Tuesday, November 06, 2007
The Anglican Jihad: Christianity and Violence
This is a continuation of a conversation begun by those who were commenting on the post "Bullies and Thugs for Jesus."
It's about the growing awareness and concern about the increasing level of violence in the language employed by the Religious Right in the Episcopal Church and World Wide Anglican Communion.
It's about the alarming and increasingly visible involvement of women in the violent language and imagery of religious conversation.
It began, for me at least, with the observation by our Presiding Bishop, Katharine Jefferts Schori, that the language we use in our conversations about God are framed by an understanding of our identity.
Simply stated, if we believe that we are wretched sinful creatures because of The Fall in the Garden, we are bound to have a very different conversation than if we believe that we are beloved of God because we read the Creations Story and know that God blessed everything with the words, "it is very good."
That last position does not negate that fact that there is sin in the world and that we are capable of making bad choices and wrong decisions and need to confess and repent; neither does that negate the fact that we are inherently good and beloved of God and need to celebrate God's redemption of the world through Christ Jesus, "once, and for all."
It has become very clear to me that the hour of schism has come and now is. It began with the vote in The Diocese of San Joaquin to remove from its constitution and canons language that connects it with The Episcopal Church. The Diocese of Pittsburgh did the same thing last week end. The Diocese of Ft. Worth will, no doubt, follow in a few short weeks.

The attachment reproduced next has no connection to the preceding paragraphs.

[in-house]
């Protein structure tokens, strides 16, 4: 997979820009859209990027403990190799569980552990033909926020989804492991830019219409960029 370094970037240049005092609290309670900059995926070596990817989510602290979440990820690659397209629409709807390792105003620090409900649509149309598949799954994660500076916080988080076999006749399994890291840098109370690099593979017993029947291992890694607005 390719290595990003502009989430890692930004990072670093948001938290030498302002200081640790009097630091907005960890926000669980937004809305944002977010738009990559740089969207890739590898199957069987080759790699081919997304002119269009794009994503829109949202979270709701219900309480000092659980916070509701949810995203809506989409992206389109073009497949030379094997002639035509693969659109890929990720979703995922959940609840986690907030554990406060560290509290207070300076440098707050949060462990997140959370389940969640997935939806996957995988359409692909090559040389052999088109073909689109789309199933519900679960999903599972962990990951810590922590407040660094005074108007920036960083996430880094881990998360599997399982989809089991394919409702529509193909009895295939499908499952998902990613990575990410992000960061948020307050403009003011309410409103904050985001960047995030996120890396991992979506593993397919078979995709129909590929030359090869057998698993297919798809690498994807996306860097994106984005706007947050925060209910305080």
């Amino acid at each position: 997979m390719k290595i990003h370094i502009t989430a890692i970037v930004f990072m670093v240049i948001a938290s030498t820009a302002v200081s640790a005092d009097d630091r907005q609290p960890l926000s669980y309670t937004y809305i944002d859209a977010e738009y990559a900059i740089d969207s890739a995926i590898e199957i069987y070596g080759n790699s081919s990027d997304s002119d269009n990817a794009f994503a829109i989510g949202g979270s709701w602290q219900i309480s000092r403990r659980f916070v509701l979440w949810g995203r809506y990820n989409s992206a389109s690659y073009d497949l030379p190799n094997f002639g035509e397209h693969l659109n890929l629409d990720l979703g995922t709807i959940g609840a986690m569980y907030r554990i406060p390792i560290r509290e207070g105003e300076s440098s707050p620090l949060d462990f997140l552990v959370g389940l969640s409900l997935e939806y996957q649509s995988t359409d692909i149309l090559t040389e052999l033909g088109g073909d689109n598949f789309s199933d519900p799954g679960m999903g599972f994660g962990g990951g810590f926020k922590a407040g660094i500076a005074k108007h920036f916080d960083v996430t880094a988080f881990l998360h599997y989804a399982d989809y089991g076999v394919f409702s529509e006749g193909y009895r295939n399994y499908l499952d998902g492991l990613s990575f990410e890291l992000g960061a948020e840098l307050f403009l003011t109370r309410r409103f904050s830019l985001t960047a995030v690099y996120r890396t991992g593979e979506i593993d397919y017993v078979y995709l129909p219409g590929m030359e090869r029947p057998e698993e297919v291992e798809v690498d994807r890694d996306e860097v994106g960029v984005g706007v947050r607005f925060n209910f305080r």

Like a tennis match where there is no love, the ball will be back the court of the Diocese of San Joaquin, for the second and definitive vote to change their constitution and canons.
There is no doubt. We are on the Road to Schism. There's no turning back.
One would think that there would be great rejoicing. Celebration. Come thou long expected schism.
Instead, there is this rhetorical bravado and ecclesiastical machismo.
The word "submission" is often used by those on the Right. The Episcopal Church was asked to "submit" to requests of The Windsor Report or demands of The Primates. I experienced this as the first hint of violence.
When we did not "submit" we were considered "rebellious" and "apostate" and needed to be "disciplined." It's been a slippery slope, in my estimation, ever since.
Moderator Duncan has been preaching about 'Good Friday' and 'worthy deaths'.
A conservative priest characterized a fellow conservative bishop's response to the Presiding Bishop as having "riped" into her. This reminded me of the remark made by President George Bush, Sr.'s remark after debating Geraldine Ferraro. He said, as I recall, "I think we kicked a little ass."
A conservative blog manager couldn't resist using an image he thought (I'm quite sure I don't know how) to be Bishop Barbara Harris to blast away at the movement for peace in general and the Israeli-Palestinian war in particular, which generated more violent comments about women in general and the progressives and liberals in The Episcopal Church in particular.